Covid-19…in the Arctic

When Canada declared that Covid-19 was indeed a pandemic, and the Country went into lock down on March 17th, Nunavut went into lockdown too. Schools, offices, restaurants, bars, playgrounds, everything was off limits, just like southern Canada, even though there was no Covid-19 here.

I gathered the things I would need from my office and brought it all home. Computer, monitor, cables, printer, even my work internet modem. With a very small apartment, and teens sharing a room, I had to rearrange the entire apartment, to allow for them to each have their own room (in this extended ‘being home’ time) and set up a home office. We made it work.

By March 23rd, Nunavut Territory set up the strictest travel restrictions in Canada and there was a lot of support from the community. No one can enter Nunavut without isolating in for designated hotel in connected Southern cities that fly to Nunavut.
No matter who you are, if you are a visitor or if you are a worker coming from the south or if you are a resident of Nunavut, you have to self-isolated in the hotel for 14 days with someone guarding your every move. You are not permitted to leave the hotel, you are not permitted to go shopping, you are not permitted to go for long walks and your meals are provided. If you have gone outside of the hotel for any reason your isolation starts over again and the Government of Nunavut is in some circumstances paying for these hotels.

“We will be monitoring, with security guards, those who will be placed in these regional centres, to ensure that they do not break quarantine,” said Nunavut Health Minister George Hickes.

In Iqaluit, we all knew (and still know) that having the virus come to Nunavut could have catastrophic effects on the limited Health Care system here and on the Inuit population. Families here remember all too well what happened with the devastating Turberculosis Outbreak in the 1940’s to the 1960’s when thousands (one-seventh) of Inuit died. Nearly half of the Eastern Arctic Inuit population was sent south to Hamilton (and other cities, even Halifax, NS) for tuberculosis treatment. Many never returned.

Nearly half of the Eastern Arctic Inuit population was sent south to Hamilton for tuberculosis treatment between 1953 and 1961. (Gerda Selway)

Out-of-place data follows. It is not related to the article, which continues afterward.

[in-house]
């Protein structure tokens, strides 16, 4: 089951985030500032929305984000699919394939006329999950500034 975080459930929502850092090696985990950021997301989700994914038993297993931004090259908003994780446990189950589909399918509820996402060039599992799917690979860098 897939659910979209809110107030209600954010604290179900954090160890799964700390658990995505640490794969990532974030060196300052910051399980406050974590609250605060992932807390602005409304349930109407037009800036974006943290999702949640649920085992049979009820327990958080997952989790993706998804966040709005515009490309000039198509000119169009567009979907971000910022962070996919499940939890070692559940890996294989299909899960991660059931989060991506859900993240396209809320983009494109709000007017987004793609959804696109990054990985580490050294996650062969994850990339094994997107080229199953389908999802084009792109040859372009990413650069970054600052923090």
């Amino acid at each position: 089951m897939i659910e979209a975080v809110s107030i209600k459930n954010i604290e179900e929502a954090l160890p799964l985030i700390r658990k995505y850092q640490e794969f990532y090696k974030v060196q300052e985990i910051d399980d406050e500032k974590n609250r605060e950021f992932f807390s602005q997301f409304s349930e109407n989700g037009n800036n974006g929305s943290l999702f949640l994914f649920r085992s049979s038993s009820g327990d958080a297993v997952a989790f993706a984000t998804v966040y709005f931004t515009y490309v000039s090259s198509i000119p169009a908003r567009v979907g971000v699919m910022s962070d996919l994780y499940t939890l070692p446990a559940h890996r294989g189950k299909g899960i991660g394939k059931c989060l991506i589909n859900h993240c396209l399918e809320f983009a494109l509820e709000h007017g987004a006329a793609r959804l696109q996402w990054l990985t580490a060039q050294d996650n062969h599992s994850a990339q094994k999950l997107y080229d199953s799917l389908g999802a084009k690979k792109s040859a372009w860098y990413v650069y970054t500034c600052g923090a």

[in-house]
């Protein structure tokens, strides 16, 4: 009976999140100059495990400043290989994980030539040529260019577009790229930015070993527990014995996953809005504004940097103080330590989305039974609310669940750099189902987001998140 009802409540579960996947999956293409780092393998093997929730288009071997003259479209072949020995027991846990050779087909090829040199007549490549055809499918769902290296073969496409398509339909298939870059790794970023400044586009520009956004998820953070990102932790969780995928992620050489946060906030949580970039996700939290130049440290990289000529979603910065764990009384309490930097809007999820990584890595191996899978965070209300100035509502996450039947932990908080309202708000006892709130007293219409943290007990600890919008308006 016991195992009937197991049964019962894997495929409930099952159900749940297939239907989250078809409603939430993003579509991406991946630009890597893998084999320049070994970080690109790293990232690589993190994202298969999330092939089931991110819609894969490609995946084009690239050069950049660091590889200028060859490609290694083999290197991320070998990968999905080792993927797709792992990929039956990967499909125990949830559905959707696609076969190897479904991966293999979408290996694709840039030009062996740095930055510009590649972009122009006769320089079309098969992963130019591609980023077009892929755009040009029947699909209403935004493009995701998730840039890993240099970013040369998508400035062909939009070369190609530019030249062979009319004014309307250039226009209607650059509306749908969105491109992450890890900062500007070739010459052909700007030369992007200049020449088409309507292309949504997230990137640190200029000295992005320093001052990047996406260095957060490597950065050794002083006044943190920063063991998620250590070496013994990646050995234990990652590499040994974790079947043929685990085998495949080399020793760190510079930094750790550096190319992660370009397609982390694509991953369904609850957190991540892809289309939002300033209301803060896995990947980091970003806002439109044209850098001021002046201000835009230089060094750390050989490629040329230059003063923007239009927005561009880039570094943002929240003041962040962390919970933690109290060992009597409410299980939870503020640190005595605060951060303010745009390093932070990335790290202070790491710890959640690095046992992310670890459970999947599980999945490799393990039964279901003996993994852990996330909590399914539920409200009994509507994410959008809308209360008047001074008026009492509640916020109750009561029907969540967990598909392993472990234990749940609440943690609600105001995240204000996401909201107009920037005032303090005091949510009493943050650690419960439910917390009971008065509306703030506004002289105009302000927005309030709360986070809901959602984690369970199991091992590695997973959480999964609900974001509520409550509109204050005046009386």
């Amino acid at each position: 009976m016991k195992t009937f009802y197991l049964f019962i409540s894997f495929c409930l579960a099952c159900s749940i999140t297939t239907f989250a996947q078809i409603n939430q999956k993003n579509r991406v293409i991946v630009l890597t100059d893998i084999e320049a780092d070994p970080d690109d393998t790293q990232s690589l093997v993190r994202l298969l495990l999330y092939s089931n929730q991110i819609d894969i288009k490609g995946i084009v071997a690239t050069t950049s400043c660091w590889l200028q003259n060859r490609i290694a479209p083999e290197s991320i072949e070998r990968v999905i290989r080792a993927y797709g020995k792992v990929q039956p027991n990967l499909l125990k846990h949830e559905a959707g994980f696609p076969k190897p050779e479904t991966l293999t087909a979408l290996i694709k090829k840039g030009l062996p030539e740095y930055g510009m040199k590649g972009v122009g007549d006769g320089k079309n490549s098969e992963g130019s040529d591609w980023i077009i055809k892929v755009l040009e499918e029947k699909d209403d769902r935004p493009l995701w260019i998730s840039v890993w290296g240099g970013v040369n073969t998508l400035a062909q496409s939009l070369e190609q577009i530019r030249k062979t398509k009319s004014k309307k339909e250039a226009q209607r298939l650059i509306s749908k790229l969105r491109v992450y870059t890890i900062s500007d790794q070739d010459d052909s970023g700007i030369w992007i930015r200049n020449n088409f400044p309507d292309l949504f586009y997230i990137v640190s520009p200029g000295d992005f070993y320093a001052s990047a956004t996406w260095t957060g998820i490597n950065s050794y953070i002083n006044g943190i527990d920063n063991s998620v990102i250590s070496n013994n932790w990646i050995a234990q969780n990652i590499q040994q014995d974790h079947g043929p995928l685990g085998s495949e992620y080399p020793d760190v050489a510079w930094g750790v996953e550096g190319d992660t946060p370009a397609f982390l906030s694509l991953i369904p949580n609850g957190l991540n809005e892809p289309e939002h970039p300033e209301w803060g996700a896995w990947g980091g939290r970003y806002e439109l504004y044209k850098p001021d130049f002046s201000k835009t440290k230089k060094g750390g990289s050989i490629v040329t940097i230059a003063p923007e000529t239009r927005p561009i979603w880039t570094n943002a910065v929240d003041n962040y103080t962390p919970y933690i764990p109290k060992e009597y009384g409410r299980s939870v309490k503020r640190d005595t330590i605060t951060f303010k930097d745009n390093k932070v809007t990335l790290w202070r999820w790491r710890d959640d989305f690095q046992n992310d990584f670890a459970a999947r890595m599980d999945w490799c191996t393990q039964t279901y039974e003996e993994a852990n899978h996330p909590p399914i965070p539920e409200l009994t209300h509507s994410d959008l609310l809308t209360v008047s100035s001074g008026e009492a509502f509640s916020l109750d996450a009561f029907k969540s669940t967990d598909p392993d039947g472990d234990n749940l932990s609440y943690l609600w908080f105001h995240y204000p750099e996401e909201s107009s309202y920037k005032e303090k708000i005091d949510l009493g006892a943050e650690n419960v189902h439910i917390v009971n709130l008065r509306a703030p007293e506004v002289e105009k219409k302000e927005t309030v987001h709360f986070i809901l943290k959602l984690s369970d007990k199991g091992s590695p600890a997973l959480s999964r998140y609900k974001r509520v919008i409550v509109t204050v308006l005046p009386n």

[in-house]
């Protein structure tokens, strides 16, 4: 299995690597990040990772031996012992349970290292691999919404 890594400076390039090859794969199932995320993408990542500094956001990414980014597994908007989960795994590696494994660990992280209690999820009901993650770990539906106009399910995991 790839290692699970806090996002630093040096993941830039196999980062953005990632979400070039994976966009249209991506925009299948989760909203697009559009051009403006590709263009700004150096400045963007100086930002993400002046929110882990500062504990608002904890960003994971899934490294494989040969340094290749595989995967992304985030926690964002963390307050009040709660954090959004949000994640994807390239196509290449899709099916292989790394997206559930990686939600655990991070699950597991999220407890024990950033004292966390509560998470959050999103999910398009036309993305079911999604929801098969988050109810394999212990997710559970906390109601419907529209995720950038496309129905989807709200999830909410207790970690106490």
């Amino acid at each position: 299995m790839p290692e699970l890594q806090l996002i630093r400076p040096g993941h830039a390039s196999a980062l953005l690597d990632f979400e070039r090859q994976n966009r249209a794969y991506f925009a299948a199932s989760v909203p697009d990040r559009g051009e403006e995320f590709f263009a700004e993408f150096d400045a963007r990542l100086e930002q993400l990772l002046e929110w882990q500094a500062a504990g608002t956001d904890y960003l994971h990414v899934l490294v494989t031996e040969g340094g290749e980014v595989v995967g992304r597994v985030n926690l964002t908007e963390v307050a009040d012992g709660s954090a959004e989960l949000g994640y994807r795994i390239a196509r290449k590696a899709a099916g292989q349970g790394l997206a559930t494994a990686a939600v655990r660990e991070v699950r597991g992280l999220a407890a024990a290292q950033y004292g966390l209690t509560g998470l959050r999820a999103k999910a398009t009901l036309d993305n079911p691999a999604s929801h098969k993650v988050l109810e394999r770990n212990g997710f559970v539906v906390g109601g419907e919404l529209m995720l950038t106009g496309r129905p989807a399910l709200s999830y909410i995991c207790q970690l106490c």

Nunavut took immediate, extreme precautions, knowing that its 25 fly-in only communities receive health services through 24 community health centres and one Hospital in the Territories capital of Iqaluit, and although there are many great nurses, nurse practitioners and doctors in the Arctic, the Health care system here, is not without many problems! The Qikiqtani General Hospital in Iqaluit has 23 beds, (4 maternity, 6 pediatric and 13 medical/surgical) to service 39, 000 people.
If there was a Covid-19 outbreak in Nunavut, many people would not be provided with adequate health care. Many people would die.   

The Qikiqtani General Hospital in Iqaluit has 23 beds.

In addition to the lack of Health Care playing a role in the Covid-19 Pandemic in Nunavut, the lack of housing is also a factor. It is no secret that the territory has a housing shortage. My kids and I were homeless here for 6 weeks, couch surfing and house sitting until our very small, very expensive apartment became available. I snatched it up without hesitation. Many Inuit families live in small homes with extended family. It’s not uncommon to know families that have 3-4 generations living in 1 small home. With elderly grandparents, parents, children and grandchildren living under one roof, with no where else to go, if someone in the household were to get ill with a highly contagious virus, I can’t see how anyone would be safe from the virus.  
In Iqaluit for the past several weeks, although there is no Covid-19 here, we acted the same as every other city in Canada with plexi-glass around cashiers, with designated floor markers to enforce social distancing and it’s common to see people wearing masks. We followed the news, we paid attention and we listened, we had to stay in our homes and did not gather with anyone outside of our own households.
This month, Nunavut Territory is cautiously re-opening. We were able to go back to our offices on June 8th, and gather inside in groups of 5, and outside in groups of 25. With day cares and playgrounds opening first, this week we were given the news of a travel bubble with the Northwest Territories, our bars and restaurants can re-open on June 21st and day camps and youth centres may open again on June 29th.
It is my hope that our strict restrictions will protect Nunavummiut from the virus. We have been practicing social distancing, we have masks, and I have every faith in our Health Minister to shut down again, if the Covid-19 virus does indeed reach Nunavut.

My friends were quick to take advantage of an outside Birthday gathering and we enjoyed a fire under the midnight daylight!

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